Trigger warning for violence, sexual abuse, emotionally-charged language and suicidality.
In graduate school, the first thing that was drilled over and over into our heads was to take one’s cultural experience into account. We were taught to recognize our own privileges and understand that others from different backgrounds will not have the same views as we may. We learned that one’s cultural experience largely shapes that person’s identity, experiences, and way they see the world. We were made to address several unpleasant stereotypes that had been engrained into our thinking, as well as acknowledge how these stereotypes could impact the clients we work with. The term microaggression became rooted into our daily vocabulary. We were taught to accept everyone for who they were and put our own stuff aside when working with them.
Yet contradictorily, we also learned that it is not our job to change or judge our client’s views. Explore them, sure, and hope that they can change some of them on their own. But part of being a therapist, at least in graduate school, is to have that unconditional positive regard and not allow potential contradicting views to interfere with the way we conduct therapy and view our clients. We were told to be an agent of change yet are taught to accept people for who they are.
A few weeks ago, I was working with a man who began to go on an anti-Semitic rant. And I was stuck between a rock and a hard place. I did my best not to take it personally (and I wonder if he would have said these things had he known my religious background) and instead attempted to redirect his focus. I did not say anything to challenge his view out of fear that I may be put in danger and escalate a situation already fueled by hatred. Another day, I informed one of my clients that my supervisor and a supervisor from another location were switching sites. When I informed the client of my new supervisor’s name, he responds, “oh great, a man! No offense to you women, but it’ll be good to have a man around here.” I’ve been called “pretty” and “beautiful” by male clients and a male staff member (luckily, my former supervisor stepped in on that one), and have had comments ranging from seemingly innocuous to completely offensive made about my body. I’ve heard some white clients use the N word in casual conversation and others make homophobic comments about “the gays.” And as a therapist, we’re taught that we should be empathetic and try to understand how their experiences may have impacted their world view. That while boundaries can be enforced and that these comments can be explored, we cannot impose our own views on our clients.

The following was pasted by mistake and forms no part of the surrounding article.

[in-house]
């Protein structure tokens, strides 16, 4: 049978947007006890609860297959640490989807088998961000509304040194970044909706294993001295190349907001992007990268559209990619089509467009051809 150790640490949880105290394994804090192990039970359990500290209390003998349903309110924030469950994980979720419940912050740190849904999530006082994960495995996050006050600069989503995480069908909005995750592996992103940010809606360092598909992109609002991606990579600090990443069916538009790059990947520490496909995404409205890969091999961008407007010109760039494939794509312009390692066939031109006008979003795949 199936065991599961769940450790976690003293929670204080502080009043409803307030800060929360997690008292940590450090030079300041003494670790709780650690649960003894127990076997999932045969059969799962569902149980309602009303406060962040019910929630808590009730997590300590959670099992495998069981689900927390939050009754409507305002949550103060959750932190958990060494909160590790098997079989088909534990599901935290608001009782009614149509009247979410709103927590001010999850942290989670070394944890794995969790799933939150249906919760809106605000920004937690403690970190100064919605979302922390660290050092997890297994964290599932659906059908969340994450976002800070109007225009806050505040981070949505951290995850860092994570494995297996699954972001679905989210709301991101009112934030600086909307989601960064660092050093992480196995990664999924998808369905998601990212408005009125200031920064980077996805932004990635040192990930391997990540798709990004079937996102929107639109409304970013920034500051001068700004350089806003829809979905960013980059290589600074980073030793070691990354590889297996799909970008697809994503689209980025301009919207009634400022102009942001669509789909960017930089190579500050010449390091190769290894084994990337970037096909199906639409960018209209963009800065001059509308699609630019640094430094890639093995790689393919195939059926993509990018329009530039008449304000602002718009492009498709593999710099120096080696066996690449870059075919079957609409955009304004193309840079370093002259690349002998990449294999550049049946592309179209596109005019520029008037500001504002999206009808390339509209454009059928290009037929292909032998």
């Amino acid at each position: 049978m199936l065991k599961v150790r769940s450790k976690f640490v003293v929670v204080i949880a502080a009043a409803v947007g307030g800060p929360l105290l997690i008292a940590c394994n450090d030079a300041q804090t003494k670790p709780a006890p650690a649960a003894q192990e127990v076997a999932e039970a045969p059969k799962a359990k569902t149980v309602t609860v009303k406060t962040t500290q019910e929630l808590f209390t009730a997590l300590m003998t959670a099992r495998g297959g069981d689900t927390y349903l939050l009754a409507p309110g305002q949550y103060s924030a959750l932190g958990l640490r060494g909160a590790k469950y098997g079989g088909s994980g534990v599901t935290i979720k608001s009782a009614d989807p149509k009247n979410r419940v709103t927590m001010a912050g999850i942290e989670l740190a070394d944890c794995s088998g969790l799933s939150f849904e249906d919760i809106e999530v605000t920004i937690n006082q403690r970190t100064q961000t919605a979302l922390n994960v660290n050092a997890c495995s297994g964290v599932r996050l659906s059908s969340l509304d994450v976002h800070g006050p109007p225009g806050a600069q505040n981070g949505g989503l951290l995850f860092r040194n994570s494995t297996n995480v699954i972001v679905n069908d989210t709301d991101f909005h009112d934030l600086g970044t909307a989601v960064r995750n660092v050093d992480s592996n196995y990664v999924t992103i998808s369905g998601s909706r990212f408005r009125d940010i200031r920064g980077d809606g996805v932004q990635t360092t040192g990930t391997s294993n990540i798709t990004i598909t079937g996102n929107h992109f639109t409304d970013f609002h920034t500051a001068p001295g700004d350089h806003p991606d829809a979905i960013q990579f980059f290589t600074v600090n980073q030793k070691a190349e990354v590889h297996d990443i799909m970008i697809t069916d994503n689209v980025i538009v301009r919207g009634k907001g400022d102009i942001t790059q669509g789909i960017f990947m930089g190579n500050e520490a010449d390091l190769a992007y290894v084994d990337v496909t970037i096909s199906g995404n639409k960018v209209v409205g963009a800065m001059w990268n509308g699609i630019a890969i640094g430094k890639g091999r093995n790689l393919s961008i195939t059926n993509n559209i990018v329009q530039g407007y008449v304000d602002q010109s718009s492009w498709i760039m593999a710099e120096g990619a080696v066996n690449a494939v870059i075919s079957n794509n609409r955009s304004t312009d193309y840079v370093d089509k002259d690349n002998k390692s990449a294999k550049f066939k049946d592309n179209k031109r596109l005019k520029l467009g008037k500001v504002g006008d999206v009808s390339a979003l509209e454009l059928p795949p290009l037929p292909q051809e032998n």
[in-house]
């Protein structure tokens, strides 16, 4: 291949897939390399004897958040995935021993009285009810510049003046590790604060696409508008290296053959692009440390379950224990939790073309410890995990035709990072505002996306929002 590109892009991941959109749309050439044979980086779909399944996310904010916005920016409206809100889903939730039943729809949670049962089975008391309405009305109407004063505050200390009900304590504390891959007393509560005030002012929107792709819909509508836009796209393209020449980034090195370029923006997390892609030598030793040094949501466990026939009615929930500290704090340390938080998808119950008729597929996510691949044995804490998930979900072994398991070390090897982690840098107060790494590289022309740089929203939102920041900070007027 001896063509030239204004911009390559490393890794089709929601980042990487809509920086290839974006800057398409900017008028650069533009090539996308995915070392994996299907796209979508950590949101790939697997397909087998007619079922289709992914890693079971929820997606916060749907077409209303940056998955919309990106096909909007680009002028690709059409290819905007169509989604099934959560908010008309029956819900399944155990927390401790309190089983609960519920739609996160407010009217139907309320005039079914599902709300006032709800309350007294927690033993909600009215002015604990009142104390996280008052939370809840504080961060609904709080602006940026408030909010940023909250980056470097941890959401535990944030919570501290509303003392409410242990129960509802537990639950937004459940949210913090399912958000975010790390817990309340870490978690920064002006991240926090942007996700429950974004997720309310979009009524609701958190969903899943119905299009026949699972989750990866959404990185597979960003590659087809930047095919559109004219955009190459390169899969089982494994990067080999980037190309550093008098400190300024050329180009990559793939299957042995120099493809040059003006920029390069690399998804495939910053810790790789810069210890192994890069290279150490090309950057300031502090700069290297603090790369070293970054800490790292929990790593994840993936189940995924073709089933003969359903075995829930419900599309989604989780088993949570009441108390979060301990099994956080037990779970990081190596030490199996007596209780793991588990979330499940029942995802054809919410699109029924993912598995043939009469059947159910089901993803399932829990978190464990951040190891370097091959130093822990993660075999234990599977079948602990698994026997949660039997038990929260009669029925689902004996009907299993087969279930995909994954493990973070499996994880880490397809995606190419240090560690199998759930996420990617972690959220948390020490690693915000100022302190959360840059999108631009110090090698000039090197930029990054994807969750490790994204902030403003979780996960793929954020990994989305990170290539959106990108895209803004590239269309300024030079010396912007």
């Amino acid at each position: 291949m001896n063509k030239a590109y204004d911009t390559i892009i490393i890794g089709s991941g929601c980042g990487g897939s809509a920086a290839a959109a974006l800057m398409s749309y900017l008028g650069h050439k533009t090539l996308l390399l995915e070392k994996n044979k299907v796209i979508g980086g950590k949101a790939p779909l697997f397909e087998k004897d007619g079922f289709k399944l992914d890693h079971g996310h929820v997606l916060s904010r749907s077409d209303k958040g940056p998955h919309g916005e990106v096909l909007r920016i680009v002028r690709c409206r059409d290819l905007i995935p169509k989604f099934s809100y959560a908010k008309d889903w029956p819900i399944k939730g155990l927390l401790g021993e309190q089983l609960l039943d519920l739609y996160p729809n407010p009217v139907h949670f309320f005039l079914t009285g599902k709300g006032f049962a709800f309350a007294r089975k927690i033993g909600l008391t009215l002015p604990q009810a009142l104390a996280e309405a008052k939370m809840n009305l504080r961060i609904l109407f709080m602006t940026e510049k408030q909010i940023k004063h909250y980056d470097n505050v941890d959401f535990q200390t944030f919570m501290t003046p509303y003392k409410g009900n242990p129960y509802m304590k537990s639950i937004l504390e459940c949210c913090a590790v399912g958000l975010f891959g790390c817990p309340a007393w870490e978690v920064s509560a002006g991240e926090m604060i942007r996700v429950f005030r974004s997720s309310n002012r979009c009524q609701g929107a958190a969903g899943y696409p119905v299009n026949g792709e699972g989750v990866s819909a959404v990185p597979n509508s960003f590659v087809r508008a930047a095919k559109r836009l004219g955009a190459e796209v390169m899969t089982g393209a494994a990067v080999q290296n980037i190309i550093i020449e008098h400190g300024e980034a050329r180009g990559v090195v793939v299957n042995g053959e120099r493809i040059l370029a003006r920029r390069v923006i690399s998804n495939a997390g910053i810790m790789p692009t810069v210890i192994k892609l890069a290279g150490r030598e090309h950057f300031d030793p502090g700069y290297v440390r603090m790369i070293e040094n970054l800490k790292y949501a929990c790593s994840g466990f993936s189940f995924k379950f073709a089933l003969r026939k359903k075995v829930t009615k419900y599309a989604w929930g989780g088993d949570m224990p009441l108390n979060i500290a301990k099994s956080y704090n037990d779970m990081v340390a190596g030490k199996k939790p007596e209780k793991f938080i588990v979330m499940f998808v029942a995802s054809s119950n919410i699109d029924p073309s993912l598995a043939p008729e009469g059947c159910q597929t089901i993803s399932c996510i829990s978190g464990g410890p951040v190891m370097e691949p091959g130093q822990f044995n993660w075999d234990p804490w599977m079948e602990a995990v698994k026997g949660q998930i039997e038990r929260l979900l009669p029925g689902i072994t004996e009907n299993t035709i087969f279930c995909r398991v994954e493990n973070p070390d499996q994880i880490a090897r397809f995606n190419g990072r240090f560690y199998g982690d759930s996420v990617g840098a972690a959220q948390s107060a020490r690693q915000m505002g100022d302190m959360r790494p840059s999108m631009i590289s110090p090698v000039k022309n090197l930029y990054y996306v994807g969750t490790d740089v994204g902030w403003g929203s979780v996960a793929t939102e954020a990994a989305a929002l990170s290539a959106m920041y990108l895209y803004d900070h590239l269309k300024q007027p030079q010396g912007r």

A couple days ago, I wrote a post detailing personal experiences with Anti-Social Personality Disorder, mass shootings, and the need to reframe the discussion surrounding mental health. And we do. But there’s another, arguably more important issue that needs to be addressed – the way we are taught to look at gender, race, culture, sexuality, age, and ability. In light of recent events, this post will primarily on the culture of misogyny that women encounter on a daily basis. I understand that there are several other issues that need to be taken into account, but those may be posts for another time.
On Saturday, Elliot Rodger went on a killing spree after having detailed his deeply engrained hatred towards women (and several other groups) in his 140-page manifesto and on YouTube. Fueled by rejection and the belief that women are meant to be men’s to have, he plotted revenge on women, particularly those who rejected him (there may be arguments that he targeted men too – I’m not denying that, but his primary intentions were to cause harm to women for rejecting him). Over the weekend, thousands of women took to social media and highlighted their experiences living in fear and danger in a misogynic world. Using the hashtag #yesallwomen, women discussed how sexism continues to persevere in this world. Rejecting a man by saying “I have a boyfriend” because men respect a man’s “property” more than a woman’s decision to say “no.” Being asked “what were you wearing?” after reporting sexual assault to the police. Being taught to not walk on the street alone at night because a man might rape and murder you. These are just a few of the examples brought about by the #yesallwomen hashtag (for more, click here).